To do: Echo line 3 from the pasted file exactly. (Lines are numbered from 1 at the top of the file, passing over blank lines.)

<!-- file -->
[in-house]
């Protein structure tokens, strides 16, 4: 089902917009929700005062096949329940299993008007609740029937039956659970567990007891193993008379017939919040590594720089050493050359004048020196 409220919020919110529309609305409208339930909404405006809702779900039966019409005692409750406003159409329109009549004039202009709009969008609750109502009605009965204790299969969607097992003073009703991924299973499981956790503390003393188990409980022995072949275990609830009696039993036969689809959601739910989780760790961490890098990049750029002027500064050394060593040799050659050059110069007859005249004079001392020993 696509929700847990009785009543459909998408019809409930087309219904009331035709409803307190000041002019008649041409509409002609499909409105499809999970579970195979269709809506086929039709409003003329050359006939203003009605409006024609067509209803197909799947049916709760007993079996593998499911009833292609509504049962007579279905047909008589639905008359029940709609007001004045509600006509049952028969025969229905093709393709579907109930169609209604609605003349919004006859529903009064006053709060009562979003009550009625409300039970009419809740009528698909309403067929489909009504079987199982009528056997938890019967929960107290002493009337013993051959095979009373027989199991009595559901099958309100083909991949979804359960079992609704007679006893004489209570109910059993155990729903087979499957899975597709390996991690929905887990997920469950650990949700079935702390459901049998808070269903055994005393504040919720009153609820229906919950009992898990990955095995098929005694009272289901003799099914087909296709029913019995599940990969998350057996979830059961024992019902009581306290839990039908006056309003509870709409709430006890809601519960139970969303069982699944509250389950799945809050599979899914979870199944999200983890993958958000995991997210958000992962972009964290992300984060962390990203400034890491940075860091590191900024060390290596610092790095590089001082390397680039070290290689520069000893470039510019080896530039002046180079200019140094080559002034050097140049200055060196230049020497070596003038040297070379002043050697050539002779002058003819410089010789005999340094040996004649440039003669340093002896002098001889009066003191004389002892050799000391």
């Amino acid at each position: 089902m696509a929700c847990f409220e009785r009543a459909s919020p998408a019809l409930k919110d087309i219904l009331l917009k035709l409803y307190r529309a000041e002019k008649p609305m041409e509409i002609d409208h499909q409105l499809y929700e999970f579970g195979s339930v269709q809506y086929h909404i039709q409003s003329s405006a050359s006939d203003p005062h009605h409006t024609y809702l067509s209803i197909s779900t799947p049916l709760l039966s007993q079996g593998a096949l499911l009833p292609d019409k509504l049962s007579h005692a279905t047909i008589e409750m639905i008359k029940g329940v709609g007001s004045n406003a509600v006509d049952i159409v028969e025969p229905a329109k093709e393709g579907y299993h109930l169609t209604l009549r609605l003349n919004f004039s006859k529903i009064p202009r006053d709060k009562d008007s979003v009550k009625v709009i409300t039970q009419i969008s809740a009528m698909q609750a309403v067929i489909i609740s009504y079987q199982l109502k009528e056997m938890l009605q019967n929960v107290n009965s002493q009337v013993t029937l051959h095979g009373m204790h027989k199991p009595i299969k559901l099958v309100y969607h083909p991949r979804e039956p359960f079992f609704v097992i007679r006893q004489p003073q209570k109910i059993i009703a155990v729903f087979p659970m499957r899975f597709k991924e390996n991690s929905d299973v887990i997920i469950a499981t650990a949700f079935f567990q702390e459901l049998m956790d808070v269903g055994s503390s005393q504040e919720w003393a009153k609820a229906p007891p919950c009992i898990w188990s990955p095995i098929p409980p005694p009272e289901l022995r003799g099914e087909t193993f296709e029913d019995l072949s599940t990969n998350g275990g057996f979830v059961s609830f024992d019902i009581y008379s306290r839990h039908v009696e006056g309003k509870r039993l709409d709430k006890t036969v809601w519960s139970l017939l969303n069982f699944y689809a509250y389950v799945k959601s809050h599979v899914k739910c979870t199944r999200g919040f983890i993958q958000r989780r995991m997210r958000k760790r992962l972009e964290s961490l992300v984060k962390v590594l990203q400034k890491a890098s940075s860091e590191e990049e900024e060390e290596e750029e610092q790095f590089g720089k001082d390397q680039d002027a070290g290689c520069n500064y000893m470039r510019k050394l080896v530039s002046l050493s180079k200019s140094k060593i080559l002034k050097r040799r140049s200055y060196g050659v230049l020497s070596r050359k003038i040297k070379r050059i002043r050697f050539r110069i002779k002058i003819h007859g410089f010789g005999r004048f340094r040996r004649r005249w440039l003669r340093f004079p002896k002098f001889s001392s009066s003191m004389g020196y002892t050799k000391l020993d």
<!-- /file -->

């Amino acid at each position: 089902m696509a929700c847990f409220e009785r009543a459909s919020p998408a019809l409930k919110d087309i219904l009331l917009k035709l409803y307190r529309a000041e002019k008649p609305m041409e509409i002609d409208h499909q409105l499809y929700e999970f579970g195979s339930v269709q809506y086929h909404i039709q409003s003329s405006a050359s006939d203003p005062h009605h409006t024609y809702l067509s209803i197909s779900t799947p049916l709760l039966s007993q079996g593998a096949l499911l009833p292609d019409k509504l049962s007579h005692a279905t047909i008589e409750m639905i008359k029940g329940v709609g007001s004045n406003a509600v006509d049952i159409v028969e025969p229905a329109k093709e393709g579907y299993h109930l169609t209604l009549r609605l003349n919004f004039s006859k529903i009064p202009r006053d709060k009562d008007s979003v009550k009625v709009i409300t039970q009419i969008s809740a009528m698909q609750a309403v067929i489909i609740s009504y079987q199982l109502k009528e056997m938890l009605q019967n929960v107290n009965s002493q009337v013993t029937l051959h095979g009373m204790h027989k199991p009595i299969k559901l099958v309100y969607h083909p991949r979804e039956p359960f079992f609704v097992i007679r006893q004489p003073q209570k109910i059993i009703a155990v729903f087979p659970m499957r899975f597709k991924e390996n991690s929905d299973v887990i997920i469950a499981t650990a949700f079935f567990q702390e459901l049998m956790d808070v269903g055994s503390s005393q504040e919720w003393a009153k609820a229906p007891p919950c009992i898990w188990s990955p095995i098929p409980p005694p009272e289901l022995r003799g099914e087909t193993f296709e029913d019995l072949s599940t990969n998350g275990g057996f979830v059961s609830f024992d019902i009581y008379s306290r839990h039908v009696e006056g309003k509870r039993l709409d709430k006890t036969v809601w519960s139970l017939l969303n069982f699944y689809a509250y389950v799945k959601s809050h599979v899914k739910c979870t199944r999200g919040f983890i993958q958000r989780r995991m997210r958000k760790r992962l972009e964290s961490l992300v984060k962390v590594l990203q400034k890491a890098s940075s860091e590191e990049e900024e060390e290596e750029e610092q790095f590089g720089k001082d390397q680039d002027a070290g290689c520069n500064y000893m470039r510019k050394l080896v530039s002046l050493s180079k200019s140094k060593i080559l002034k050097r040799r140049s200055y060196g050659v230049l020497s070596r050359k003038i040297k070379r050059i002043r050697f050539r110069i002779k002058i003819h007859g410089f010789g005999r004048f340094r040996r004649r005249w440039l003669r340093f004079p002896k002098f001889s001392s009066s003191m004389g020196y002892t050799k000391l020993d």